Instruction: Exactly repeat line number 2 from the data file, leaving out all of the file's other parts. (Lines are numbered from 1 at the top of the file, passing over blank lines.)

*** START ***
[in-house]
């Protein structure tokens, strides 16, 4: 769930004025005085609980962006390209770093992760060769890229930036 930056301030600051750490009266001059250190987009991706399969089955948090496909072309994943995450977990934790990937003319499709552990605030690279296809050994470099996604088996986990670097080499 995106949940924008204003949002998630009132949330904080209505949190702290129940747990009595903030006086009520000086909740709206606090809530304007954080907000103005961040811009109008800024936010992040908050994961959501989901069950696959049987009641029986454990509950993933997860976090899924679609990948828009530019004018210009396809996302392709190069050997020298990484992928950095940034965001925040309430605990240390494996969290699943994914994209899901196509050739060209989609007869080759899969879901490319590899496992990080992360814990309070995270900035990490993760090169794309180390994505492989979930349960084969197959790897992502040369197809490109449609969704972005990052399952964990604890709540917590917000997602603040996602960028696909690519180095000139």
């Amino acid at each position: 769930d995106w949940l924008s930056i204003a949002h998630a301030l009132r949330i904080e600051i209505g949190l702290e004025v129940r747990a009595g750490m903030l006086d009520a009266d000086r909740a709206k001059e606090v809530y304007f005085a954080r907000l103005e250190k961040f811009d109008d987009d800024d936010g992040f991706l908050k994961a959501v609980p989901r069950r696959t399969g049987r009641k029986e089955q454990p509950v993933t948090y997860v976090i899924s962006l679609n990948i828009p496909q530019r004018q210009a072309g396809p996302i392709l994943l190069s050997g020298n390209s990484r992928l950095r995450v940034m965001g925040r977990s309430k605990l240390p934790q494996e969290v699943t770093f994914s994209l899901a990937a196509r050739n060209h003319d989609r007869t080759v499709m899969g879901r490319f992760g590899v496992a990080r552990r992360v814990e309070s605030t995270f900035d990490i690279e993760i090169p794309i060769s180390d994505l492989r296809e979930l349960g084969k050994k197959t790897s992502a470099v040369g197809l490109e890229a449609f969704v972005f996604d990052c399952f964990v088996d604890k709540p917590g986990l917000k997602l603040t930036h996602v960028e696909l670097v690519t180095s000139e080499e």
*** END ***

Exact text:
């Protein structure tokens, strides 16, 4: 769930004025005085609980962006390209770093992760060769890229930036 930056301030600051750490009266001059250190987009991706399969089955948090496909072309994943995450977990934790990937003319499709552990605030690279296809050994470099996604088996986990670097080499 995106949940924008204003949002998630009132949330904080209505949190702290129940747990009595903030006086009520000086909740709206606090809530304007954080907000103005961040811009109008800024936010992040908050994961959501989901069950696959049987009641029986454990509950993933997860976090899924679609990948828009530019004018210009396809996302392709190069050997020298990484992928950095940034965001925040309430605990240390494996969290699943994914994209899901196509050739060209989609007869080759899969879901490319590899496992990080992360814990309070995270900035990490993760090169794309180390994505492989979930349960084969197959790897992502040369197809490109449609969704972005990052399952964990604890709540917590917000997602603040996602960028696909690519180095000139």